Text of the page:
BUILDING DEBATE The "not in my backyard" debates continue in Minot and the surrounding area. This time, the Ward County Commission ran headfirst into the issue when it approved a zone change that will allow the Dakota Boys and Girls Ranch to build a mixture of housing units for its employees. A combination of single-family homes, twin homes, 4-plexes and 12-plexes will be built north of the ranch, drawing the ire of some neighbors. Most nearby residents who attended the commission's meeting last week objected to the two-story 12-plexes, arguing that the structures didn't fit with other housing in that area, while supporting the construction of single-family homes. The problem is that not everyone who would live in the housing units could afford single-family dwellings, and not everyone wants to purchase a home, either. Some employees no doubt want to rent. The ranch would own all the housing units, and would charge rent to employees based on their salary. Other concerns include a dramatic increase in vehicle traffic with only a single exit, and water and sewer issues. All are legitimate issues, but so is the ranch's problems in finding housing for its employees, a problem faced by nearly every company in the area. The housing situation in and around Minot demands creative solutions, and while we recognize the plan approved by commissioners isn't a perfect match with other housing in the immediate area, we support the commission's decision.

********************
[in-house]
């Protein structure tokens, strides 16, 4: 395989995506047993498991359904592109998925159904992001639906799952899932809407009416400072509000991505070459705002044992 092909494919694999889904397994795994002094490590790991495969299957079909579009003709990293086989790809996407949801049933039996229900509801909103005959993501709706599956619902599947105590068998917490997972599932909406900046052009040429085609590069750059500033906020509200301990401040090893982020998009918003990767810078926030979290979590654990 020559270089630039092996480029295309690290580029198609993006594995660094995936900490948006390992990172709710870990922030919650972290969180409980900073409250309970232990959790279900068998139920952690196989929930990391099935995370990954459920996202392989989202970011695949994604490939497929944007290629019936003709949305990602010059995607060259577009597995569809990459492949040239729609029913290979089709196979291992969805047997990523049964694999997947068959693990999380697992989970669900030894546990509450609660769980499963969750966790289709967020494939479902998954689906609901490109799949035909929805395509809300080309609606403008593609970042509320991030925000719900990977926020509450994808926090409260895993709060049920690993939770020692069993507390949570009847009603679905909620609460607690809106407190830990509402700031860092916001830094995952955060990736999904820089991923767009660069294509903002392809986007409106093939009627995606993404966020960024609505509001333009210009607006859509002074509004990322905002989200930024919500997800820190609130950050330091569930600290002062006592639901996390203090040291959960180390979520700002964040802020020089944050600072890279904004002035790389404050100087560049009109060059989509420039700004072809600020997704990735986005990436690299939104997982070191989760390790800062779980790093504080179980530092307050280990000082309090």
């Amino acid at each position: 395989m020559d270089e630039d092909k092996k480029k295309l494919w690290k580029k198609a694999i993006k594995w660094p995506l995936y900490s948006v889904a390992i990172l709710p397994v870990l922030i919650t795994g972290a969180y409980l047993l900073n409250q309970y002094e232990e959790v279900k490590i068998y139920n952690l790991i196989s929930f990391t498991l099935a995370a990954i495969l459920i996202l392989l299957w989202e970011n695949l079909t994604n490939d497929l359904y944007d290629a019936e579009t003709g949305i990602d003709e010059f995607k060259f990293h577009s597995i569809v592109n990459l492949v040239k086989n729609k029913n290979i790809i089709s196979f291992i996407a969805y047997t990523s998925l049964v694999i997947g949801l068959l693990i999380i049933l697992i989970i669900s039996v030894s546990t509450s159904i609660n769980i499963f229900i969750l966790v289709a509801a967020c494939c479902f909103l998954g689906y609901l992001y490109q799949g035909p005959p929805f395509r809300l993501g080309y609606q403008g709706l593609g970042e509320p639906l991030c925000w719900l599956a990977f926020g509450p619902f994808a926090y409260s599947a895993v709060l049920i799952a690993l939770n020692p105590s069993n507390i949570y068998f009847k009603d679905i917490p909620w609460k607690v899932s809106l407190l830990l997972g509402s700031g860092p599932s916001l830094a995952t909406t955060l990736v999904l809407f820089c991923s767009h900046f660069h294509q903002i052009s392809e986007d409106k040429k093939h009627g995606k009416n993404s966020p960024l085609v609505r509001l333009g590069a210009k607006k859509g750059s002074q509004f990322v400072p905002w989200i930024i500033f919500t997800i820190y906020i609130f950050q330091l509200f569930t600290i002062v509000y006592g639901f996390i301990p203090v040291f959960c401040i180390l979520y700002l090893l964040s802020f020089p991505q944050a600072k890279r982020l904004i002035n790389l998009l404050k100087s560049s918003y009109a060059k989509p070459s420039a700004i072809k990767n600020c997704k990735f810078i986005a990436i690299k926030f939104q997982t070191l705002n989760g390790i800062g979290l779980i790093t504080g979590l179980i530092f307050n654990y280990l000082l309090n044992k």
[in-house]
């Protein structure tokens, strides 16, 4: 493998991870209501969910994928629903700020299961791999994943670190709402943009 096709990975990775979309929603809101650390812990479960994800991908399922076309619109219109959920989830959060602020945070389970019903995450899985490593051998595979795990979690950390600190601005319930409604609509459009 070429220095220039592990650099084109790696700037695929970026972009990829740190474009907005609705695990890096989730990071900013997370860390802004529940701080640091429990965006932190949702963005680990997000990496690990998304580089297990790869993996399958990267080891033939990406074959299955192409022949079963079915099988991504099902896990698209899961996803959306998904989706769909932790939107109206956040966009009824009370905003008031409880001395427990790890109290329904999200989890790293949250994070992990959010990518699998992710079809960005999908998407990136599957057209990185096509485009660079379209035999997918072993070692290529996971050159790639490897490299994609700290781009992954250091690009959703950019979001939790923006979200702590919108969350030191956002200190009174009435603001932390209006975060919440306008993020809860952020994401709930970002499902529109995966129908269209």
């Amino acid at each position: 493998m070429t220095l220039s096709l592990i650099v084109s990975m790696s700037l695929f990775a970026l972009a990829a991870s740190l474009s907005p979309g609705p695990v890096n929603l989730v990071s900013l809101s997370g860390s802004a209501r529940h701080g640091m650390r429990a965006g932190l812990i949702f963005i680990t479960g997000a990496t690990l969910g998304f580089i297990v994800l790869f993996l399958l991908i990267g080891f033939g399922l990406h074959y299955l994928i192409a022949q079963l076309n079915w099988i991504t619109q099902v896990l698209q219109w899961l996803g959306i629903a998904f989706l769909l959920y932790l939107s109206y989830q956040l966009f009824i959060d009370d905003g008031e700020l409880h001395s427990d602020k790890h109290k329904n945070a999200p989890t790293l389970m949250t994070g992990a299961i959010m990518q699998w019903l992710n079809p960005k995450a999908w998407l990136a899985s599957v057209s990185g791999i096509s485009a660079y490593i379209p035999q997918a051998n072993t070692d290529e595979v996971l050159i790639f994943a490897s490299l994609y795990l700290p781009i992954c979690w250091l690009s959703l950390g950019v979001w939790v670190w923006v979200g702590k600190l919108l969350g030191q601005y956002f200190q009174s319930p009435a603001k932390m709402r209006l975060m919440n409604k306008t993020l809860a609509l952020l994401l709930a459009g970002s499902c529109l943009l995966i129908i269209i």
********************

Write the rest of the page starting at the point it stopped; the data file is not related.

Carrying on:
OLYMPIC SPIRIT As usual, the Summer Olympics have been fascinating to watch, albeit annoyingly on tape delay because of the time difference between the United States and London. Still, there were majestic performances by individual athletes and teams alike, including sprinter Usain Bolt, the U.S. women's soccer team and the members of the U.S. women's gymnastics team. And who knew water polo and bike racing could be so fun to watch? But we wonder how baseball and softball are no longer Olympic sports when events like canoeing, handball and and team cycling are still handing out gold medals (what, no kickball?). No matter. The Olympics continue to be full of real drama, despite the faux drama forced upon us by commentators and interviewers alike.